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Interview: Brenton Thwaites on 'Pirates Of The Caribbean: Dead Men Tell No Tales'.

Interview: Brenton Thwaites on 'Pirates Of The Caribbean: Dead Men Tell No Tales'.

Australian actor Brenton Thwaites stars in the brand new film ‘Pirates Of The Caribbean: Dead Men Tell No Tales’ as Henry Turner - coming from the humble beginnings of ‘Home And Away’. He’s since gone on to work alongside the likes of Gerard Butler and Jeff Bridges in ‘Gods Of Egypt’, and is set for even more great heights with this new role in ‘Pirates’.

We spoke to Brenton about his role, the importance of the ‘Pirates’ franchise, and his other creative pursuits…

COUP DE MAIN: You play Henry Turner, a brand new character in the ‘Pirates Of The Caribbean’ franchise. If you were to describe Henry’s character in one sentence, what would you say about him?
BRENTON THWAITES: I would say he is a confident young man who’s searching for the key in order to free his father.

CDM: It’s crazy that this upcoming ‘Pirates Of The Caribbean’ film is the fifth of it’s kind! Were you a fan of the series prior to being cast in the film?
BRENTON: I was. I watched the first one when I was a kid, about 13 or 14, and followed them right through my teenage years. So when I heard this was being cast, I jumped at the opportunity to audition.

CDM: It’s rad that ‘The Curse Of The Black Pearl’ (a.k.a. the first Pirates film) was used as inspiration for the tone and style of the new Pirates, and that the film-makers are making it self-referential in a way. What do you think it is it about the ‘Pirates’ films that have made it so beloved by fans all over the world?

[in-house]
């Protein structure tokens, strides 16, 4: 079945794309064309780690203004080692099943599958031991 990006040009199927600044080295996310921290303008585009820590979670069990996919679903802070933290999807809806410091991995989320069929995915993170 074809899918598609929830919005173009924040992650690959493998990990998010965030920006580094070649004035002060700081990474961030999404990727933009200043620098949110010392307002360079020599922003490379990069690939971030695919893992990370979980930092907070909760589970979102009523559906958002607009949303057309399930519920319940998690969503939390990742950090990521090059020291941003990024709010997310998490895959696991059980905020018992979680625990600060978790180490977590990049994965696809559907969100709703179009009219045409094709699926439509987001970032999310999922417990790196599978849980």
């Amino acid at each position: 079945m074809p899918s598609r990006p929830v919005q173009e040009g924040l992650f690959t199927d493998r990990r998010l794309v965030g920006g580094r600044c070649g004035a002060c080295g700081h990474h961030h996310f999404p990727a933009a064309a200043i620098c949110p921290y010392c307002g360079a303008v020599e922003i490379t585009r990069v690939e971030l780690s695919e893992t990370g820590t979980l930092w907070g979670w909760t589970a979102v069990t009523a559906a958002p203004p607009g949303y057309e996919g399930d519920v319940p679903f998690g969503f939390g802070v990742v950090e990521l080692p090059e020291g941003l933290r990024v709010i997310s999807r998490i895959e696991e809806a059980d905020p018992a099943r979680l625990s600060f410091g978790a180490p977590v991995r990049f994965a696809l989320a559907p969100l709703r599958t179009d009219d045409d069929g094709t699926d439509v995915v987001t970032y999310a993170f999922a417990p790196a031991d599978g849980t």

BRENTON: I think it’s managed to incorporate many different genres that other movies haven’t really had the success in doing. They’re great adventure films that have really funny aspect to their characters. They tend to be focusing on minor supernatural things which people tend to love, and at the same time, these characters are fighting for love and freedom, and I guess, moral things.

CDM: The movie seems to really emphasise your and Kaya Scoledario’s characters - as the new faces in a way, for the franchise. Was it strange, coming into this franchise as the ‘newbie’ in a way? Obviously for the actors who’ve been a part of it for such a long time, it’s second nature for them - but for you it would’ve been an entirely new experience.
BRENTON: Yeah, it was. The great thing about this one is they brought back a lot of those old pirates, and so it really felt like I was stepping into the first movie which was really exciting. The directors were fresh, a lot of the crew were fresh. We were shooting in Australia, which is the first time Pirates have done that, so I feel like the whole movie in general was a pretty new experience. But we were definitely the newbies coming into the franchise, so it did feel a little intimidating, but for the most part exciting.   

CDM: It must’ve been like a high school reunion where everyone knew each other.
BRENTON: It did feel like that - I was always hunting for stories about how the old ones were shot and what it was like back in the day. <laughs> I felt like a journalist asking questions. Those guys all lived together on islands for years and years, so it’s kind of cool to see how the shooting of ‘Pirates’ has changed since the first one.

CDM: It’s rad that Kaya’s character Carina is academic and not just a passive character. Do you think it’s important for blockbuster films to include strong female characters?
BRENTON: Yeah, I think it is. I think it’s important for blockbuster movies to include strong characters in general. But, yeah I think so. We’re seeing it more and more these days, which is cool, and modern, and how it should be. But also, I guess back in those days it was different, so it’s nice to see Kaya’s character breaking outside the mould... you know, fighting for things that women in those times didn’t really fight for.